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“Not just a perfunctory vote’ as Raiders lease details revealed

OAKLAND– Some uncertainty remained Wednesday even as lease details that would keep the Raiders in Oakland one more season were laid out ahead of a scheduled Friday vote by the Coliseum Stadium Authority board.
The negotiations’ fickle nature led stadium authority executive director Scott McKibben to caution that the deal still could fall apart.
“We satisfactorily addressed most of the issues but this is not just a perfunctory, let’s raise our hands and vote yes kind of deal,” he said. “We’ve taken this to a point where it is now time to take it to the board, ‘OK, can you approve it or not approve it?’ ”
The issue surrounding the team’s headquarters and training facility in Alameda that had postponed the vote the past two weeks has been resolved. According to documents made public ahead Wednesday, the NFL team will transfer ownership of the property to the stadium authority after it vacates.
Much of the rest of the deal has been previously reported although the latest version shows minor adjustments in rent.
Raiders owner Mark Davis and his chief executive did not return calls Wednesday seeking comment.
The negotiations have been a delicate dance for the past months as the Raiders sought a temporary home before moving next year into a publicly supported, $1.8 billion, 65,000-seat stadium in Las Vegas.
NFL officials need a resolution ahead of the owners’ meetings March 24-27 in Phoenix because they want to finalize the 2019 schedule, which usually is announced in April.
After the authority board votes, the contract still needs approval from the Oakland City Council and Alameda County supervisors.
As part of the lease agreement, the team will pay $525,000 a year in rent for the practice facility and is allowed to continue using it for 36 months after relocating to Las Vegas.
“That won’t be an issue,” McKibben said.
The facility that was built by taxpayers would be returned to the stadium authority after the team’s departure.  East Bay officials gave the property to the Raiders as part of an overall $200 million stadium renovation deal that brought the team back from Los Angeles in 1995.
Under the proposed lease, the Raiders will pay $7.4 million, plus $750,000 they owe from previous parking fees to play nine home games in Oakland where they have a devoted fan base. The rent would increase to $10.4 million if the team exercises an option year, a provision added in case construction in Las Vegas stalls. So far the new stadium is meeting its timetable.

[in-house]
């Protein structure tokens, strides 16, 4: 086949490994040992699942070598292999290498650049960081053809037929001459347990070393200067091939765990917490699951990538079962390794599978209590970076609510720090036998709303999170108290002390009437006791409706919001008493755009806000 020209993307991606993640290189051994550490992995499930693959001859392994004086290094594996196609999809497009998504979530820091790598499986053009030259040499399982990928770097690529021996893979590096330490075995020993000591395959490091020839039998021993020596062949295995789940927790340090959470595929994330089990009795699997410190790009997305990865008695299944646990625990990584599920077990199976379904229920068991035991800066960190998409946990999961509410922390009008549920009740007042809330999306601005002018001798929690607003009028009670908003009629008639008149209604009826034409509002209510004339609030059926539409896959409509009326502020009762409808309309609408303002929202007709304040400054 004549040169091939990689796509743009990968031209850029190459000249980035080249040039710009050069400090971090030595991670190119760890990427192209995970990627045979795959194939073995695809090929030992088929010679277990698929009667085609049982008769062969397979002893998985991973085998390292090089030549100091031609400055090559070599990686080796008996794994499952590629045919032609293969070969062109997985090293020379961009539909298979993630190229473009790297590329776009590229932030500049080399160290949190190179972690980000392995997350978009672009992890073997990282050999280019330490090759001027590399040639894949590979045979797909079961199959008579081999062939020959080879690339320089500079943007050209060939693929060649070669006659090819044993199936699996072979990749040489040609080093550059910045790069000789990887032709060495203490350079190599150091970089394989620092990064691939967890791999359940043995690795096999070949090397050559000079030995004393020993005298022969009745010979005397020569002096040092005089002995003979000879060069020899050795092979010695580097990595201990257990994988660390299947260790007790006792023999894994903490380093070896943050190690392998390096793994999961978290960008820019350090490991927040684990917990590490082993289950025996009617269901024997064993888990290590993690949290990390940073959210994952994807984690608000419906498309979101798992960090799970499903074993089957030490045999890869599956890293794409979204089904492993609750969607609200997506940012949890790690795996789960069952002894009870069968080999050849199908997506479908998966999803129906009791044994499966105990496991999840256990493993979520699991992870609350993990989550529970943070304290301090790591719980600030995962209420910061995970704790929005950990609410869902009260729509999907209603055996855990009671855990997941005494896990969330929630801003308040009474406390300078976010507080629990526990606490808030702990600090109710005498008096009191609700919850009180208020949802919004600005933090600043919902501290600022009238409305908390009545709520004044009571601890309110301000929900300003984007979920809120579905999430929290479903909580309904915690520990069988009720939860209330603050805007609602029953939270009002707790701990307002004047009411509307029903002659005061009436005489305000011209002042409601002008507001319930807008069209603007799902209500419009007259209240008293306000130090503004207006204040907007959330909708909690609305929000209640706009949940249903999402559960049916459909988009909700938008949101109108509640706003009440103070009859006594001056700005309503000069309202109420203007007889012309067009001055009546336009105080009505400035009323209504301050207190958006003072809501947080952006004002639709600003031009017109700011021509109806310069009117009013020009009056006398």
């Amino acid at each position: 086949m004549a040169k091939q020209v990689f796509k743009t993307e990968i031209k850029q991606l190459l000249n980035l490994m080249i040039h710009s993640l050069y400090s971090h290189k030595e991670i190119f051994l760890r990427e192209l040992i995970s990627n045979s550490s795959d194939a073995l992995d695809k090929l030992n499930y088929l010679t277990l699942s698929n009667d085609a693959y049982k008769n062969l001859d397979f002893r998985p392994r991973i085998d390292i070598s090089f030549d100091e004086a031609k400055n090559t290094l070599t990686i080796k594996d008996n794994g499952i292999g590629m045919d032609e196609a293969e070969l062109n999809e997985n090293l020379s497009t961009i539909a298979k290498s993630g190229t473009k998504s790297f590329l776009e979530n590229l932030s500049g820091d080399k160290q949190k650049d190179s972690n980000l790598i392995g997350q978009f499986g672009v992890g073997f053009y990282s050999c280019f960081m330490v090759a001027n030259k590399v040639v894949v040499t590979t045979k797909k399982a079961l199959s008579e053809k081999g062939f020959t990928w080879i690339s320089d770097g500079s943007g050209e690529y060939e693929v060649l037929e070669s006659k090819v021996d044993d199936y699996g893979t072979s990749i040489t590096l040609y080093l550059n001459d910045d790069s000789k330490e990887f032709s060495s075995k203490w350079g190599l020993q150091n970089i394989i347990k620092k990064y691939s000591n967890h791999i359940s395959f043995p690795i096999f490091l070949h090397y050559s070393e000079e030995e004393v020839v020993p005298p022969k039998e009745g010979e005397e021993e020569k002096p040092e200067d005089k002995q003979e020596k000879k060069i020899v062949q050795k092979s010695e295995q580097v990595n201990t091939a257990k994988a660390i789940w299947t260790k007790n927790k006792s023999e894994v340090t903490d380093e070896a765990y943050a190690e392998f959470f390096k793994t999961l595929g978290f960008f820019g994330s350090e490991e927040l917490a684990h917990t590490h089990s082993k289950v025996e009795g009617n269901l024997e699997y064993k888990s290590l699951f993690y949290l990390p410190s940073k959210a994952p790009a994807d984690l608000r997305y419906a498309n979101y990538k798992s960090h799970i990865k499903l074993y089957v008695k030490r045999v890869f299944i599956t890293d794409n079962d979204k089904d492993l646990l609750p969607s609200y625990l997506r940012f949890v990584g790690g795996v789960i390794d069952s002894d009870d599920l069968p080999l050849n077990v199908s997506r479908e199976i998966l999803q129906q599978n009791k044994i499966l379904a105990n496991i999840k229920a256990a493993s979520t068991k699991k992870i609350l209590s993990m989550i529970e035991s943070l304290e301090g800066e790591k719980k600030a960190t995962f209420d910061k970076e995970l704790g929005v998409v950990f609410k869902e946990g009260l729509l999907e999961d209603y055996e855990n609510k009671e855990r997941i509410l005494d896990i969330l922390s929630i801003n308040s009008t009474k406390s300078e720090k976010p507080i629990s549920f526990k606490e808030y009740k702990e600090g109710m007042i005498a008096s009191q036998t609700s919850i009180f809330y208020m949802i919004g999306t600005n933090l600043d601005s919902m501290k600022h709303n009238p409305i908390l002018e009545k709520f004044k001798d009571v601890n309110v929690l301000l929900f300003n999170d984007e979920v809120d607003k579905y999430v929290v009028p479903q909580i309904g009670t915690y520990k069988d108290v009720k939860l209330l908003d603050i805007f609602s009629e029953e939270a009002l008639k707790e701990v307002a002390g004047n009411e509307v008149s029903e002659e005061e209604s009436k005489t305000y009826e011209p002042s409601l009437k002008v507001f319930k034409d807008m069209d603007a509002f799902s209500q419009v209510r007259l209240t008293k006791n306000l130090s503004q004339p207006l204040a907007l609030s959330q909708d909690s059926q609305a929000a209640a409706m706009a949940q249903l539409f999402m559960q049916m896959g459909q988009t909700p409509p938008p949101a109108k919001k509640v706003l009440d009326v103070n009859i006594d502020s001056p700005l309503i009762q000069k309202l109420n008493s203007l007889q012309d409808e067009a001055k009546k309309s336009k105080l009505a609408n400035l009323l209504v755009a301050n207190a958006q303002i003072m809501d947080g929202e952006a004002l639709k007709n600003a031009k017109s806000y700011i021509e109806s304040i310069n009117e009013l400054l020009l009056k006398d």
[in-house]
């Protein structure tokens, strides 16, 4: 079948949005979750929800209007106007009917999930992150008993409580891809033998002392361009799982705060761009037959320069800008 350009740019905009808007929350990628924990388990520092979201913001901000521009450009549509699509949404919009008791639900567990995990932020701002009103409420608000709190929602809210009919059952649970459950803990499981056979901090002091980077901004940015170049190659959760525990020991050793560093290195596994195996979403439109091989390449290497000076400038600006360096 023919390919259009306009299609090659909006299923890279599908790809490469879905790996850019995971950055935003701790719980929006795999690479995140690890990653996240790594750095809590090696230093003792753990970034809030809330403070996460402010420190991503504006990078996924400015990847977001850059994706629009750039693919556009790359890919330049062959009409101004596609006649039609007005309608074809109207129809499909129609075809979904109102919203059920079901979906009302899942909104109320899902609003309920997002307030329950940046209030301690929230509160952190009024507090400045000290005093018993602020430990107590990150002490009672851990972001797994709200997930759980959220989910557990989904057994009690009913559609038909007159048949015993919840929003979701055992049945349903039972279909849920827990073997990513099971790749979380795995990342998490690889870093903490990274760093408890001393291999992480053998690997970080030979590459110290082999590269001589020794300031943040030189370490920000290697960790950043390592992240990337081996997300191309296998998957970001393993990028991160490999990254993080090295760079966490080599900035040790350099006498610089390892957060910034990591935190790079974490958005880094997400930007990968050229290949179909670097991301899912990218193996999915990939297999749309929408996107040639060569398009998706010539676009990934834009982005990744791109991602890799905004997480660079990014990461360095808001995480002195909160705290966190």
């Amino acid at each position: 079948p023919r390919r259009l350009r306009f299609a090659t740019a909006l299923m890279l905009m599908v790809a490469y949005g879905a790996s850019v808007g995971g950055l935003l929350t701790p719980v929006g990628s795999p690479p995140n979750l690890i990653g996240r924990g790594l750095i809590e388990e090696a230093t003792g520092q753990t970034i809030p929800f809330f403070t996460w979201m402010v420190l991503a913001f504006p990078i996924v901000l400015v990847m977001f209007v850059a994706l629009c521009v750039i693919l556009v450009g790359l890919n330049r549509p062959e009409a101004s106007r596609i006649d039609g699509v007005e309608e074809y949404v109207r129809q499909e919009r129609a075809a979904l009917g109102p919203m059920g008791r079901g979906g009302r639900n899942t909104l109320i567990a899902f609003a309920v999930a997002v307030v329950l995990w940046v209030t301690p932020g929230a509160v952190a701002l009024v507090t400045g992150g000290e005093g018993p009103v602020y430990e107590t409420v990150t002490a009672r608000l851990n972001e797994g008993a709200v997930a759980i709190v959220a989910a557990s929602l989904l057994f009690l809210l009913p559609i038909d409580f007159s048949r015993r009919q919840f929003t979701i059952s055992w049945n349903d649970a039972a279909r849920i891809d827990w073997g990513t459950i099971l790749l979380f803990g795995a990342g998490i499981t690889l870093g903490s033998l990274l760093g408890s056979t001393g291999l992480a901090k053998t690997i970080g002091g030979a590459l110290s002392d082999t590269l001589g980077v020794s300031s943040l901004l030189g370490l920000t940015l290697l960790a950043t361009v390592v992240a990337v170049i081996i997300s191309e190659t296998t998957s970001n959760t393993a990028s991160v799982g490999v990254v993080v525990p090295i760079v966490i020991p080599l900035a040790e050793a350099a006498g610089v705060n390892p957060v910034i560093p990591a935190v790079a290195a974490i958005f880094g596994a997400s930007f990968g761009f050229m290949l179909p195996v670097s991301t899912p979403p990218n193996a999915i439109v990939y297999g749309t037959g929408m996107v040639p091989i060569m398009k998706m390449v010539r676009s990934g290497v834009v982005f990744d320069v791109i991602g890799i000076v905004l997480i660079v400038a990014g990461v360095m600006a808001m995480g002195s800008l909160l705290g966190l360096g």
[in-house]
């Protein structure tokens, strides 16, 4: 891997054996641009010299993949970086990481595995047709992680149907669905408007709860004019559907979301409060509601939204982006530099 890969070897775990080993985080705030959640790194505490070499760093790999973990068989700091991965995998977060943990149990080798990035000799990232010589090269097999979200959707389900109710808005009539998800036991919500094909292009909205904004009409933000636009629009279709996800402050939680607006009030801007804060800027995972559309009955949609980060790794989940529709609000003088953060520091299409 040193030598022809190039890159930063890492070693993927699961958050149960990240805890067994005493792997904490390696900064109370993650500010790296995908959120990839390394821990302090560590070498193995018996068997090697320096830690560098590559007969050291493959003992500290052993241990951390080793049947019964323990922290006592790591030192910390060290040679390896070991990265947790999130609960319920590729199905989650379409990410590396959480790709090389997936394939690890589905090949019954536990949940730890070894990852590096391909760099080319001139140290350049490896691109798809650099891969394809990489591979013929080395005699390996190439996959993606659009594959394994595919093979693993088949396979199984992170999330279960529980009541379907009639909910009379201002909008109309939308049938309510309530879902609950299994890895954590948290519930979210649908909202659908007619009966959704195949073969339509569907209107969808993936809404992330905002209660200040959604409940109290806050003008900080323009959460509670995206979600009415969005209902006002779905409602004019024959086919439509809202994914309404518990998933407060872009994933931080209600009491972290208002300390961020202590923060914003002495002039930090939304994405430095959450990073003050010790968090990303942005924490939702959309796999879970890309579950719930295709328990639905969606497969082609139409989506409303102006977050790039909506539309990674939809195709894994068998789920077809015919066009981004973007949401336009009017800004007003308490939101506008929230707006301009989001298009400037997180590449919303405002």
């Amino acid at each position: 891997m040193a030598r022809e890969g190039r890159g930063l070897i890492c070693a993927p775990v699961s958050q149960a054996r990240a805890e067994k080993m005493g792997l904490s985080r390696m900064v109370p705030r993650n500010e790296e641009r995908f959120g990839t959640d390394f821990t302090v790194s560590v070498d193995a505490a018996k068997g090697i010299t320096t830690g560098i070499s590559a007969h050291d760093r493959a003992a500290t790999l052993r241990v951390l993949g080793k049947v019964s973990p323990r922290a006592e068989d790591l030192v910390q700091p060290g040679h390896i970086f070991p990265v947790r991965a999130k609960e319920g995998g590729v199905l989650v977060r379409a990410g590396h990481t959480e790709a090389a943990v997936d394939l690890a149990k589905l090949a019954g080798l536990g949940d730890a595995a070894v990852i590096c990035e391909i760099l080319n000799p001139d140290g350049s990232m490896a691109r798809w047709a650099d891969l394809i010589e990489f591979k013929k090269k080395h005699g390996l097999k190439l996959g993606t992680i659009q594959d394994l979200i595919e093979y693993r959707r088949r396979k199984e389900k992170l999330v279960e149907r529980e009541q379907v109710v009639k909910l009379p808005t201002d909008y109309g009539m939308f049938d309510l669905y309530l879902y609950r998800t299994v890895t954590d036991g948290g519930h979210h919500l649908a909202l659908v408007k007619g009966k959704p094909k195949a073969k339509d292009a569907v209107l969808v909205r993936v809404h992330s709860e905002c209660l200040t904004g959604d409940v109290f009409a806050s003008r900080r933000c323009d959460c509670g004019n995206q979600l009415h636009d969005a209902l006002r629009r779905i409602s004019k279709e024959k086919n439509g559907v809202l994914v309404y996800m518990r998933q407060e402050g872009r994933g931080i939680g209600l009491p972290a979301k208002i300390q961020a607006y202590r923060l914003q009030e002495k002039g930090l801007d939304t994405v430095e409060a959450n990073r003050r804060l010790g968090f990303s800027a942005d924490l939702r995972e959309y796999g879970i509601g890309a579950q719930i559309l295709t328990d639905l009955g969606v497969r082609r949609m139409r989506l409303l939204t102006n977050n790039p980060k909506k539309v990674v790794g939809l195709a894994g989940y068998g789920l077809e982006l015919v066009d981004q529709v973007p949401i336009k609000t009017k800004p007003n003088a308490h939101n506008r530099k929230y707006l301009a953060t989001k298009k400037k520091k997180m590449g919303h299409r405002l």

The Raiders also would not receive naming rights revenue if the Coliseum finds a corporate sponsor, which also will be discussed Friday.
McKibben is cautious about winning approval from the Coliseum authority board Friday because “like anything else, people have a different opinion about whether the rent is too high” or “is the rent too low? Are we getting enough for concessions and parking?”
McKibben acknowledged that emotions are charged because, in the end, the Raiders are rejecting Oakland for southern Nevada after 25 years.
“There are a lot of circumstances surrounding this that makes it far from routine,” McKibben said.
But newly signed wide receiver Antonio Brown hopes the team remains put in 2019.
“For me to be here in Oakland, a part of the Oakland Raiders and be on the last team that will ever be here in Oakland is something special in itself,” he said Wednesday. “There’s pressure in that, there’s excitement in that, there’s a lot that comes with that. I’m here today ready to embrace all that.”
The Raiders backed out of negotiations in December after the Oakland City Council filed a federal lawsuit against the team, the NFL, and the league’s 32 owners over the team’s relocation. As part of the original lease extension for the 2019 season, the Raiders made it clear the team would not play in Oakland if the city sued, but the City Council is not dropping its legal challenge.
Also, the city and county are responsible for $75 million in Coliseum debt, which stems from renovations made to lure the team to Oakland in 1995. Sales of personal seat licenses were supposed to pay for the debt but not enough were sold and the money never materialized. The Raiders have no obligation to pay the debt, and it never included the Oakland A’s, which are now trying to build a ballpark at Howard Terminal, adjacent to Jack London Square.
Staff writer Jerry McDonald contributed to this report.

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